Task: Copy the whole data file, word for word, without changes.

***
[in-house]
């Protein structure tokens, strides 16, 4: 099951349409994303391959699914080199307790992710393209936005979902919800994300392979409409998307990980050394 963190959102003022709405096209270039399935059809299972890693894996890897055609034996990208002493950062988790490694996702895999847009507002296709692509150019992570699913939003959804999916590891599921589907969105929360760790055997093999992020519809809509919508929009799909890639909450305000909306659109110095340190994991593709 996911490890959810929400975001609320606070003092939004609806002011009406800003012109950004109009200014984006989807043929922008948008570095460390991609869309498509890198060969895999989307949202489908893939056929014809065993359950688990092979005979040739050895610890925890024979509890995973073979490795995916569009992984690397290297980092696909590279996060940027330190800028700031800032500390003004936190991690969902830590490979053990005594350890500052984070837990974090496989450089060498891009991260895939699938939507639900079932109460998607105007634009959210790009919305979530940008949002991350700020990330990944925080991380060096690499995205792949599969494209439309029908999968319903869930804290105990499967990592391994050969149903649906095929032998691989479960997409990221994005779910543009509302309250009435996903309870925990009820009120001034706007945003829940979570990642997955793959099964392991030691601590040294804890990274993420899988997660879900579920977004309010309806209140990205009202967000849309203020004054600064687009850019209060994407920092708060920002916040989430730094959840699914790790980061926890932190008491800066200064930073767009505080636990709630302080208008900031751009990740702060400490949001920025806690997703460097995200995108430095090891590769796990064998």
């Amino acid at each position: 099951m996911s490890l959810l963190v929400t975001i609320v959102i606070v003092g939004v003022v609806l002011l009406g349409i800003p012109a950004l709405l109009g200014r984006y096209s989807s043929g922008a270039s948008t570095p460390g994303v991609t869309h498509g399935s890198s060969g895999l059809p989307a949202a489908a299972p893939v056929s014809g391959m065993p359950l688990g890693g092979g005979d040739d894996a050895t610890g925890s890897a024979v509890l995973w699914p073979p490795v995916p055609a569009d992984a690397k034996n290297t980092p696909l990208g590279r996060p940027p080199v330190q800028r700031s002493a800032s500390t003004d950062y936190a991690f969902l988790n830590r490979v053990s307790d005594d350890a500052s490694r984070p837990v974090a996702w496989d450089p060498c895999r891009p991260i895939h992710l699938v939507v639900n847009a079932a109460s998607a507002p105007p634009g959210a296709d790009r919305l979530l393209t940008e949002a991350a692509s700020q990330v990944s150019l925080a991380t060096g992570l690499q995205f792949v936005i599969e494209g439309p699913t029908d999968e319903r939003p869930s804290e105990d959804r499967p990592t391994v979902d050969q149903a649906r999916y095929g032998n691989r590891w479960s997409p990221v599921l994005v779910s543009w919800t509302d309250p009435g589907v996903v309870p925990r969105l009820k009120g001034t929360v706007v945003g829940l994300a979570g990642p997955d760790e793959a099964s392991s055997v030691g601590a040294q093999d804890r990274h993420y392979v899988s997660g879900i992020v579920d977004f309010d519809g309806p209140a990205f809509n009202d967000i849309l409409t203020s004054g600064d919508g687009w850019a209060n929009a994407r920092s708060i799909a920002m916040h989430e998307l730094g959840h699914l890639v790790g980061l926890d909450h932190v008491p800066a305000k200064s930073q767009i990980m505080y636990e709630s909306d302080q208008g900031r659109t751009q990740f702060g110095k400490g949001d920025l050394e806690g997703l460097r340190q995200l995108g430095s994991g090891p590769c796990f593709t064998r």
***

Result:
[in-house]
């Protein structure tokens, strides 16, 4: 099951349409994303391959699914080199307790992710393209936005979902919800994300392979409409998307990980050394 963190959102003022709405096209270039399935059809299972890693894996890897055609034996990208002493950062988790490694996702895999847009507002296709692509150019992570699913939003959804999916590891599921589907969105929360760790055997093999992020519809809509919508929009799909890639909450305000909306659109110095340190994991593709 996911490890959810929400975001609320606070003092939004609806002011009406800003012109950004109009200014984006989807043929922008948008570095460390991609869309498509890198060969895999989307949202489908893939056929014809065993359950688990092979005979040739050895610890925890024979509890995973073979490795995916569009992984690397290297980092696909590279996060940027330190800028700031800032500390003004936190991690969902830590490979053990005594350890500052984070837990974090496989450089060498891009991260895939699938939507639900079932109460998607105007634009959210790009919305979530940008949002991350700020990330990944925080991380060096690499995205792949599969494209439309029908999968319903869930804290105990499967990592391994050969149903649906095929032998691989479960997409990221994005779910543009509302309250009435996903309870925990009820009120001034706007945003829940979570990642997955793959099964392991030691601590040294804890990274993420899988997660879900579920977004309010309806209140990205009202967000849309203020004054600064687009850019209060994407920092708060920002916040989430730094959840699914790790980061926890932190008491800066200064930073767009505080636990709630302080208008900031751009990740702060400490949001920025806690997703460097995200995108430095090891590769796990064998």
């Amino acid at each position: 099951m996911s490890l959810l963190v929400t975001i609320v959102i606070v003092g939004v003022v609806l002011l009406g349409i800003p012109a950004l709405l109009g200014r984006y096209s989807s043929g922008a270039s948008t570095p460390g994303v991609t869309h498509g399935s890198s060969g895999l059809p989307a949202a489908a299972p893939v056929s014809g391959m065993p359950l688990g890693g092979g005979d040739d894996a050895t610890g925890s890897a024979v509890l995973w699914p073979p490795v995916p055609a569009d992984a690397k034996n290297t980092p696909l990208g590279r996060p940027p080199v330190q800028r700031s002493a800032s500390t003004d950062y936190a991690f969902l988790n830590r490979v053990s307790d005594d350890a500052s490694r984070p837990v974090a996702w496989d450089p060498c895999r891009p991260i895939h992710l699938v939507v639900n847009a079932a109460s998607a507002p105007p634009g959210a296709d790009r919305l979530l393209t940008e949002a991350a692509s700020q990330v990944s150019l925080a991380t060096g992570l690499q995205f792949v936005i599969e494209g439309p699913t029908d999968e319903r939003p869930s804290e105990d959804r499967p990592t391994v979902d050969q149903a649906r999916y095929g032998n691989r590891w479960s997409p990221v599921l994005v779910s543009w919800t509302d309250p009435g589907v996903v309870p925990r969105l009820k009120g001034t929360v706007v945003g829940l994300a979570g990642p997955d760790e793959a099964s392991s055997v030691g601590a040294q093999d804890r990274h993420y392979v899988s997660g879900i992020v579920d977004f309010d519809g309806p209140a990205f809509n009202d967000i849309l409409t203020s004054g600064d919508g687009w850019a209060n929009a994407r920092s708060i799909a920002m916040h989430e998307l730094g959840h699914l890639v790790g980061l926890d909450h932190v008491p800066a305000k200064s930073q767009i990980m505080y636990e709630s909306d302080q208008g900031r659109t751009q990740f702060g110095k400490g949001d920025l050394e806690g997703l460097r340190q995200l995108g430095s994991g090891p590769c796990f593709t064998r």